1. Make the Tea Base: Bring the water to a boil. Remove from heat and stir in the sugar to dissolve. Drop in the tea and allow it to steep until the water has cooled. Depending on the size of your pot, this may take a few hours. You can speed up the cooling process by placing the pot in an ice bath.
2. Add the Starter Tea: Once the tea is cool, remove the tea bags. Stir in the starter tea. (The starter tea makes the liquid acidic, which prevents unfriendly bacteria from creating a home in the first few days of fermentation.)
3. Transfer to Jars and Add the Scoby: Pour the mixture into a 1-galloon glass jar (or divide between two 2-quart jars, in which you’ll need 2 scobys) and gently slide the scoby into the jar with clean hands. Cover the mouth of the jar with a few layers of cheesecloth or paper towels secured with a rubber band.
4. Ferment for 7 to 10 Days: Keep the jar at room temperature, out of direct sunlight, and where it won’t get moved around. Ferment for 7 to 10 days, checking the kombucha and the scoby periodically.
It’s not unusual for the scoby to float at the top, bottom, or even sideways. A new cream-colored layer of scoby should start forming on the surface of the kombucha within a few days. It usually attaches to the old scoby, but it’s okay if they seperate. You may also see brown stringy bits floating beneath the scoby; this is normal and signs of healthy fermentation.
After seven days, begin tasting the kombucha daily by pouring a little out of the jar and into a cup. When it reaches a balance of sweetness and tartness that is pleasant for you, the kombucha is ready to bottle.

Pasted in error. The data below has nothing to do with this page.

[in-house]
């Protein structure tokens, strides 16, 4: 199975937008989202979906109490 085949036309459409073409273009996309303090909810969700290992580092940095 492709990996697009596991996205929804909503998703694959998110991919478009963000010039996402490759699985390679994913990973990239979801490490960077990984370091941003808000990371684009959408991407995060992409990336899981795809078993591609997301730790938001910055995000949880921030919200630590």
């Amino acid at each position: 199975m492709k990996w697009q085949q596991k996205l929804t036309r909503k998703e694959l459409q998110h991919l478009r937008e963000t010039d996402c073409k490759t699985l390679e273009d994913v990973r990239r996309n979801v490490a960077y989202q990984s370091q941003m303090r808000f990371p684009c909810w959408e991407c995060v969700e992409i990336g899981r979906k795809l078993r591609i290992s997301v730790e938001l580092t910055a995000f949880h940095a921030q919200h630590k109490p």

5. Remove the Scoby: Before proceeding, prepare and cool another pot of strong tea for your next batch of kombucha, as outlined above. With clean hands, gently lift the scoby out of the kombucha and set it on a clean plate. As you do, check it over and remove the bottom layer if the scoby is getting very thick.
6. Bottle the Finished Kombucha: Measure out the starter tea from this batch of kombucha and set it aside for the next batch. pour the fermented kombucha (straining, if desired) into bottles, along with any fruit or herbs you may want to use for flavoring. Leave about a half inch of head room in each bottle.
7. Carbonate and Refrigerate the Finished Kombucha: Store the bottled kombucha at room-temperature out of direct sunlight and allow 1 to 3 days for the kombucha to carbonate. Until you get a feel for how quickly your kombucha carbonates, it’s helpful to keep it in plastic bottles; the kombucha is carbonated when the bottles feel rock solid. Refrigerate to stop fermentation and carbonation, and then consume your kombucha within a month.
8. Make a Fresh Batch of Kombucha: Clean the jar being used for kombucha fermentation. Combine the starter tea from your last batch of kombucha with the fresh batch of sugary tea, and pour it into the fermentation jar. Slide the scoby on top, cover and ferment for 7 to 10 days. The whole process starts all over.
Keywords: Kombucha, Tea